The congregation that filed into Elijah United Methodist Church in Poolesville yesterday already had heard the news: Vandals had broken into their church, tearing down the drapes, stealing the American flag and carving the oak communion table with three letters: KKK.
It was not the first time that blacks in Poolesville have had to confront racial hatred. Through the years, many residents have found racial epithets written in crayon and spray paint scrawled across their screen porch windows and driveways. Tensions between blacks and whites in this rural Montgomery County town date at least to the 1960s, when integration of the local schools was resisted. Previously, blacks in Poolesville were bused to schools in Rockville.
But this was the first time a church had been defaced in Poolesville. News of the incident was spread by telephone throughout the church community.
During her sermon yesterday, the church's minister, the Rev. Miriam H. Jackson, stood before the small oak table that had been carved with the letters KKK. "We will not allow ourselves to be destroyed by these acts of terror and violence," she said. "We will not fight evil with evil; we will not fight violence with violence."
The vandalism was discovered Saturday by church member Doris Lyles. Lyles immediately phoned Jackson, who drove to the church, walked down the aisle and stood before the communion table where she saw the three-inch high letters: KKK. "I cried 'Oh God,' " Jackson said during her sermon yesterday.
The hate messages found in the small frame church are part of a continuing problem of racial harassment in Maryland. Between July and the end of December 1981, 385 incidents of racial hatred were reported to the Maryland Commission of Human Relations through local police, said JoAnne Evans-Anderson, director of community relations for the group.
Montgomery County reported 72 incidents, the highest of any county in Maryland. Baltimore County followed, with 63 reported incidents.
The hate incidents have become so numerous that Montgomery County delegate Luiz Simmons last month introduced a bill in Annapolis that would provide jail terms and stiff fines for anyone distributing literature that "holds the citizens of any race, color, creed or religion up to public contempt, shame or disgrace." His bill has not been acted upon.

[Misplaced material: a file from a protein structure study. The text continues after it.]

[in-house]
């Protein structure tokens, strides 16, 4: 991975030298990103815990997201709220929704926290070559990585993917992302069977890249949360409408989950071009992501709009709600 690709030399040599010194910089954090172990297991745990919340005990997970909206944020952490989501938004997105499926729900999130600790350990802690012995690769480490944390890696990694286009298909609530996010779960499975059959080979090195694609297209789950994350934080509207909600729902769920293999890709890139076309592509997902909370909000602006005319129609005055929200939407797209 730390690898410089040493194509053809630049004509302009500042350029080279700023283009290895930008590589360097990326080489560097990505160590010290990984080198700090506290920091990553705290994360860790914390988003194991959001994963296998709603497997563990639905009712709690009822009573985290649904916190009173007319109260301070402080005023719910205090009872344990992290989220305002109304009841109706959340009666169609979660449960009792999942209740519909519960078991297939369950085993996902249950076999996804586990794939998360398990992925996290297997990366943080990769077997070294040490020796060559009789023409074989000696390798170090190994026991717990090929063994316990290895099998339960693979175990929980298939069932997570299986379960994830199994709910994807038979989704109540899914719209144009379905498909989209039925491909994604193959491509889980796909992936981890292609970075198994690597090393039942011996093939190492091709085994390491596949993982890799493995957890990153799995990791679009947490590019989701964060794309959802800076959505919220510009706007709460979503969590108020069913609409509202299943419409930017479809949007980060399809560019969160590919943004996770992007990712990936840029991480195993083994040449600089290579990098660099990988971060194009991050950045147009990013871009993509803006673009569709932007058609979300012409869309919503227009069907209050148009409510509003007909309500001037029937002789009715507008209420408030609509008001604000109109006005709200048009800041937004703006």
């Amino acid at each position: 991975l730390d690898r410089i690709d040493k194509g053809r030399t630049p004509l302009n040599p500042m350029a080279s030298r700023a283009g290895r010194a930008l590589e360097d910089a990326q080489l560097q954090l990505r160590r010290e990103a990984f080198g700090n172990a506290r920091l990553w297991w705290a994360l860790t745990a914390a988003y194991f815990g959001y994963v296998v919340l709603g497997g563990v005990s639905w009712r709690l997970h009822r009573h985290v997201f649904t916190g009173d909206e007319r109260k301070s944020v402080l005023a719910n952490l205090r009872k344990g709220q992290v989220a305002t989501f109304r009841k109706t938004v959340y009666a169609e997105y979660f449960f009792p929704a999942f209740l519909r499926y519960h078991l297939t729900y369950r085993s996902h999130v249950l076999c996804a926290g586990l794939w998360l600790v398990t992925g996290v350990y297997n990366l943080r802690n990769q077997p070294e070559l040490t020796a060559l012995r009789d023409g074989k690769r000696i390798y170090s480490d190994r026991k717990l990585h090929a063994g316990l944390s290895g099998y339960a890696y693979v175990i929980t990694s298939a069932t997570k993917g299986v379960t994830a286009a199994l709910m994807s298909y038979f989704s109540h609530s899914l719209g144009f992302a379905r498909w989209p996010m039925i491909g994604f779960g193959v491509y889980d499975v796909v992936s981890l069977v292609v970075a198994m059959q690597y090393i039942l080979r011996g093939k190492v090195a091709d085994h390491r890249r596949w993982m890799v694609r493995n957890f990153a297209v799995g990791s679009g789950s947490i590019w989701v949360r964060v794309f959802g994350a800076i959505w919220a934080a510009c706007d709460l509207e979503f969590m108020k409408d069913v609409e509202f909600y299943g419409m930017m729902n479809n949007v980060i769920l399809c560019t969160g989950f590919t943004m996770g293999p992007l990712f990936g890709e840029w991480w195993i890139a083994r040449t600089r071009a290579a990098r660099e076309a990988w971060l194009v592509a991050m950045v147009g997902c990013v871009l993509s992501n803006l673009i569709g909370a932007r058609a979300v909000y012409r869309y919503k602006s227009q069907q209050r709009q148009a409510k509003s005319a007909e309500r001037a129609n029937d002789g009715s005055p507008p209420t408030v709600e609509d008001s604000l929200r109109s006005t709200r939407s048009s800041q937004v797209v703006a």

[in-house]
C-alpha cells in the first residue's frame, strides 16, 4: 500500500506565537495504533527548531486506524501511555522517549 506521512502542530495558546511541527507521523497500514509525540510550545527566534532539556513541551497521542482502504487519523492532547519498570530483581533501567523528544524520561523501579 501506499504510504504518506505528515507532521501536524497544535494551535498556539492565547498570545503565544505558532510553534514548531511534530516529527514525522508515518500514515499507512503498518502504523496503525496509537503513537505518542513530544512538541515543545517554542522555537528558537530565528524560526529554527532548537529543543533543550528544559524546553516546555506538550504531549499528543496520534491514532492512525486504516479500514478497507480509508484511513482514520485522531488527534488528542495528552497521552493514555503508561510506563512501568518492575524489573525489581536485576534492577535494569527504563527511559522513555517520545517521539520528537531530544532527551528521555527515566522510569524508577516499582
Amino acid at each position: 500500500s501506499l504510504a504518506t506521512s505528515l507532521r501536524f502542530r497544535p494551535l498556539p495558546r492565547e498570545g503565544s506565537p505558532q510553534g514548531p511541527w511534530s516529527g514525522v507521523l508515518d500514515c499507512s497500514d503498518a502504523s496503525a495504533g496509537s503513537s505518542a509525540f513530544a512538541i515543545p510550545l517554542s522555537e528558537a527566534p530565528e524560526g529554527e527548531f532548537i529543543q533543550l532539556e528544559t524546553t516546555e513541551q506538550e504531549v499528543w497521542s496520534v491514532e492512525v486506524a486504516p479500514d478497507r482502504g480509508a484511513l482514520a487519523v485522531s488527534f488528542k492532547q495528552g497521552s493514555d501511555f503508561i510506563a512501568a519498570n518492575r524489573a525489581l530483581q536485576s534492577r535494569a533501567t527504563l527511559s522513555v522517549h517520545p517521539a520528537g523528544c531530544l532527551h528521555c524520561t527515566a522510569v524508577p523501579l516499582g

County police said they have not arrested anyone in connection with the church vandalism.
The congregation normally numbers 30, but news of the incident swelled attendance to about 100 men and women yesterday. Many were community leaders and members of other churches who came to express support for the congregation.
Roscoe Nix, the head of the Montgomery County chapter of the NAACP, stood up immediately after the sermon and spoke. "I am here to show you you have friends," Nix said. "The persons who are really desecrated are the perpetrators of this act."
Then, one by one, men and women stood up in the church and spoke against the vandals. Tom Starnes, a district superintendent for the church, expressed his sorrow that the congregation had been "reminded of the hate in the minds and hearts of some people."
Alan Dean of the Montgomery County Human Relations Commission said he wanted to show the congregation "what love is and what support is."
Another who stood was Lincoln Dring, director of the Montgomery County Community Ministry. He said his organization would "help you in any financial burden you have to carry because of this action."
After the service, men and women walked to the altar and viewed the damage. Someone suggested that the rudely carved letters be emblazoned in gold, but Pastor Jackson rejected that as "unnecessary."
"Mr. Pruitt, the shop teacher at the Poolesville High school, has offered to refinish the table," she said. "I think that's a very good idea."